[00:06:01] Now if we think of women of color leaders, women who have literally changed the world with their words, their actions, their leadership, and people who are straight up trailblazers, many of them have said that they've experienced some form of imposter syndrome. Okay? Even Michelle Obama, the Michelle Obama, who graduated from Princeton University, which you know is one of the best schools in the world, and then went to Harvard Law School, [00:06:29] another amazing law school. She is only the third First Lady in our history in this country, in the US, to hold a postgraduate degree. I'm gonna say that again. There've been a lot of First Ladies, but she's only the third one in US History to hold a postgraduate degree. And her list of achievements in her role as First Lady and before she became First Lady and then after she was First Lady, are beyond impressive.[00:07:00]

[00:07:00] And despite all of that work, all her accomplishments, all of the accolades she's received, our former First Lady said at an event in London while promoting her book ‘Becoming’, so this was not that long ago, that she still sometimes experiences imposter syndrome. Michelle Obama people, has said that she too, has feelings of being an imposter.

[00:07:24] Let's take another powerhouse. Supreme Court Justice Sonia Sotomayor. She is the first Latina Supreme Court Justice. She has admitted to feeling like a fraud and not fitting in throughout her life. She has said she never thought of herself as a likely candidate for Princeton University where she went to undergrad.

[00:07:44] She once said in a speech, and this is a quote, “I have spent my years since Princeton while at law school and in my various professional jobs, not feeling completely a part of the worlds I inhabit. I [00:08:00] am always looking over my shoulder, wondering if I measure up.” Let's go to another powerhouse. I mean, I just gave you, Michelle Obama has felt it.

[00:08:09] Supreme Court Justice Sonia Sotomayor has felt this, wondering if she has measured up since her days at Princeton. This is a long time to feel that way. And now I'm gonna turn your attention to the one, the only, Miss Maya Angelou, the civil rights activist, the author, the poet. She admitted that at times she often felt like a fraud.

[00:08:31] Once saying, and this is a quote, “I have written 11 books, but each time I think ‘Uh-oh, they're going to find out now. I've run a game on everybody and they're going to find me out.” Now, I can't even tell you, and I think I shared this with you in the previous. I can't even tell you exactly what they have said.

[00:08:55] Maya Angelou, Sonia Sotomayor [00:09:00] and Michelle Obama. The things they have said, like, “Oh, I'm always wondering if I measure up. I'm always looking in my shoulder like, am I gonna be found out now? Uh-oh, they're gonna find me out now with this assignment.” Those were exactly my thoughts, especially when I was earlier in my career.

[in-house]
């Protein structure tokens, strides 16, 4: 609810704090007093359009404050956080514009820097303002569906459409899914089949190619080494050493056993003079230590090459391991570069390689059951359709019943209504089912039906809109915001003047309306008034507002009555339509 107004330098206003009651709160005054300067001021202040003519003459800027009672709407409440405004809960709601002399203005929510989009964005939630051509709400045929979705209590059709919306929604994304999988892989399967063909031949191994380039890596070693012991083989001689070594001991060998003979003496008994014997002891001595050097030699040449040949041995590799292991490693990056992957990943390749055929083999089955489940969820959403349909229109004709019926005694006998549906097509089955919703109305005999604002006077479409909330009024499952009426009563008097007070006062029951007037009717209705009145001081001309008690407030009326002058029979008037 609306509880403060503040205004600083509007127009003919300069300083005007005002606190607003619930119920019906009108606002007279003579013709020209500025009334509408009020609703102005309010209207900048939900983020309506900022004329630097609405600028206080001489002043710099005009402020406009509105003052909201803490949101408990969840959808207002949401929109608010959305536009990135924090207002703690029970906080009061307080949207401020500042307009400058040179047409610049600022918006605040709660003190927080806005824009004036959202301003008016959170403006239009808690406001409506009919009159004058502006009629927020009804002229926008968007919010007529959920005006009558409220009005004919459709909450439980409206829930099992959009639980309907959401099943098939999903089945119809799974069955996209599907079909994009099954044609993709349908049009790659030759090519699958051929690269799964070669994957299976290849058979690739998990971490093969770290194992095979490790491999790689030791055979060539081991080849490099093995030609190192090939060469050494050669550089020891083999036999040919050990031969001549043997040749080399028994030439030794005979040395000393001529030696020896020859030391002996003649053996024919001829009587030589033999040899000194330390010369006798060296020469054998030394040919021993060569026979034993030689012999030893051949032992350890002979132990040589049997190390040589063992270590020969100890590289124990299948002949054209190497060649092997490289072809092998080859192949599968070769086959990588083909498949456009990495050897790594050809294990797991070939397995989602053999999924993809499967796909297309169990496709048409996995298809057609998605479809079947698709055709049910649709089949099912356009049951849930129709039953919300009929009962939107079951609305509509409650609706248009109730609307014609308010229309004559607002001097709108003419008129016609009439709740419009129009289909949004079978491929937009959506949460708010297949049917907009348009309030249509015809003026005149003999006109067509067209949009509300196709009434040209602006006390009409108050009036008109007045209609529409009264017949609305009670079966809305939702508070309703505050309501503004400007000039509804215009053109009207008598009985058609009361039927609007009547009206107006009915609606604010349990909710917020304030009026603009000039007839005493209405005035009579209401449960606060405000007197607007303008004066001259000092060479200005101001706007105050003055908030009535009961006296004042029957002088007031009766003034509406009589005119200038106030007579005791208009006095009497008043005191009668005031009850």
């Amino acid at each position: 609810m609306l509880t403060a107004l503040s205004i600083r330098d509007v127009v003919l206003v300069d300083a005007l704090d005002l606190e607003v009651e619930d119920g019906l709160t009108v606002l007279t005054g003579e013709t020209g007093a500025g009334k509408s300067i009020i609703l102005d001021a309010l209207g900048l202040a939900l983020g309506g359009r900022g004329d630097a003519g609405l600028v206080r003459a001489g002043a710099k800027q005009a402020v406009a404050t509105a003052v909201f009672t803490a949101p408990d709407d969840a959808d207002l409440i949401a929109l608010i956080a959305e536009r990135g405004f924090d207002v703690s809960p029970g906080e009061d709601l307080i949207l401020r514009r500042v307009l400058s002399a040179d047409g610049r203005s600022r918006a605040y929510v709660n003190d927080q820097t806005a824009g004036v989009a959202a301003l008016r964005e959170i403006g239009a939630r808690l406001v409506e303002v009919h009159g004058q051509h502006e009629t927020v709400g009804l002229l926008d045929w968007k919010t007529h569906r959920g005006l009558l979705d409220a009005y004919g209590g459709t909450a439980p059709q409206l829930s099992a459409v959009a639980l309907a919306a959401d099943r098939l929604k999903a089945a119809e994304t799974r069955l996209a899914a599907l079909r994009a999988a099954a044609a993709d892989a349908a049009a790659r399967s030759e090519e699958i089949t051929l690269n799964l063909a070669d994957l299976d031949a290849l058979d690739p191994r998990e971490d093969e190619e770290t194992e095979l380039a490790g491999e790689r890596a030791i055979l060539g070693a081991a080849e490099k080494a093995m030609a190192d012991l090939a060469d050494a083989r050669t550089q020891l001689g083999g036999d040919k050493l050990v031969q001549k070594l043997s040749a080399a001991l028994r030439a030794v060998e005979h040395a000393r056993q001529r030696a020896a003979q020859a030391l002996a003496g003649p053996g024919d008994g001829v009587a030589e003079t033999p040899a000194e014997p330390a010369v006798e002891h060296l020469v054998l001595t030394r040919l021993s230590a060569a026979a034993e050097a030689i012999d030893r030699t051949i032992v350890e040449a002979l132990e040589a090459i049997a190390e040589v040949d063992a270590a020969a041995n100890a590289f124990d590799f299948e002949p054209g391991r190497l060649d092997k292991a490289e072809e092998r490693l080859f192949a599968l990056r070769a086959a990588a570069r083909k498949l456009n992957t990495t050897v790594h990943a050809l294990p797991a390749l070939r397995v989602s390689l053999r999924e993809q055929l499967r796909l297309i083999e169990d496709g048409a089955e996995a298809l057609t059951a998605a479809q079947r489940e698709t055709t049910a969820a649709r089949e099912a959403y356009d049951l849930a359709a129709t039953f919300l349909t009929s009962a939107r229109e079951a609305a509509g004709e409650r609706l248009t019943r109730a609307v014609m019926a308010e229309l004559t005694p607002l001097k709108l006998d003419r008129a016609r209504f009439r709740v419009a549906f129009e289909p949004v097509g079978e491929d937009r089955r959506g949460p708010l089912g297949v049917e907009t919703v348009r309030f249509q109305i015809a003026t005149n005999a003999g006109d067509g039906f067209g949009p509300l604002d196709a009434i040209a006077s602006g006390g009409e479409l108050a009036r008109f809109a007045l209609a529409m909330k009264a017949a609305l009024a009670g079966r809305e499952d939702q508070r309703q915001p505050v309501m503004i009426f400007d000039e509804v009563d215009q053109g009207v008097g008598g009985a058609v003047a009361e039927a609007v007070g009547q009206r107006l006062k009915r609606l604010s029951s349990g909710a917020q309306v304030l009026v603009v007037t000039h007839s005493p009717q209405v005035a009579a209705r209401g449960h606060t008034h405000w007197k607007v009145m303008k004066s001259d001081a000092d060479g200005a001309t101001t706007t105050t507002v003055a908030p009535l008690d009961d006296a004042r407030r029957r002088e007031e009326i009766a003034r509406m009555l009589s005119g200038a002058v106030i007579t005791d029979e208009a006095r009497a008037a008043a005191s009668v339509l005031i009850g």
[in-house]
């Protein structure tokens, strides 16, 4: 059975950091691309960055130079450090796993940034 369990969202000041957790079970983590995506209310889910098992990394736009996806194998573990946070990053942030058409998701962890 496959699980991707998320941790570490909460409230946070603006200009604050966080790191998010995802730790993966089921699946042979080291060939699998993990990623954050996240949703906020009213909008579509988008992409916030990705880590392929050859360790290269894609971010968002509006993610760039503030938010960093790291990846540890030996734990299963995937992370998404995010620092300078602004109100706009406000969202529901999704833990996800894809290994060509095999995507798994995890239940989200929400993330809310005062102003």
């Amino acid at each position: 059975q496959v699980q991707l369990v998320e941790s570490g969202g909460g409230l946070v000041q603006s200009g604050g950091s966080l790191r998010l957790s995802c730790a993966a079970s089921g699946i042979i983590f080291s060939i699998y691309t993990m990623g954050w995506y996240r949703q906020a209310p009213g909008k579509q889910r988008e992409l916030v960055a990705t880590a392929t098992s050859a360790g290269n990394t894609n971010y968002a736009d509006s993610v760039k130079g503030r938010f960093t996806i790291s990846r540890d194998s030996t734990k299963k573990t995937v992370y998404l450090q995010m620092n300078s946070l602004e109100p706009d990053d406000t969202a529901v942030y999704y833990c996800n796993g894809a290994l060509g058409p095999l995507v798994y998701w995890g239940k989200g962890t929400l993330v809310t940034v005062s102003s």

[00:09:13] Do they still come up a little bit? Yeah, they do. They do. But I recognize them as just thoughts and I have a choice whether to believe them and I don't choose to believe them. But I've had to practice that and reframe a lot of my thoughts over time. But this is just to give you a sense of heiress, these are powerhouse trailblazers.

[00:09:32] These are incredible women who have achieved things that many people in the world will never achieve. And they still have this feeling of, “Are they gonna find me? Do I really measure up? These spaces that just, I don't know if I measure up to this.” I want you to understand that it's the way you feel is the way others have felt, and I want you to know that it's obviously possible.

[00:09:56] It's possible to navigate these feelings and still be [00:10:00] everything you know you can be. It's still possible to feel this way, to think thoughts, and then choose to believe something different, to continue to fulfill your potential. So now as I promised, I am gonna share with you some additional strategies and ways you can mitigate the negative effects of imposter syndrome.

[00:10:19] How can you continue to navigate it? So number one, and I have four more for you in this episode. Number one, recognize imposter type thoughts when they come up. So awareness is always the first step to change. So ensure that you're tracking these thoughts, like what they are and when specifically they come up for you. Not just like, “Oh, when I'm at work.”

[00:10:43] No, no, no, no, no. When specifically do they come up for you? Is it in certain meetings? Is it when talking about certain people? Is it when you're doing certain tasks? When specifically are they coming up for you? And what is exactly the thought you're having? Okay? Remember, thoughts are just thoughts. [00:11:00] You don't have to necessarily believe them.

[00:11:03] They aren't you. Thoughts are not you. If you catch yourself thinking, for example, that you're useless, you don't know anything, reframe it. Consider another perspective in your mind. You could reframe it to the fact that I feel useless, the fact that I feel like I don't know anything. Right now, doesn't mean that I am really useless.

[00:11:27] It doesn't mean that I don't really know anything. I just have this thought, “Oh, how can I shift my perspective on that? How can I look at this from a different angle?” Okay, so that's the first step. Recognizing when these thoughts emerge. Be very specific about when you're thinking about this. When are they coming up for you?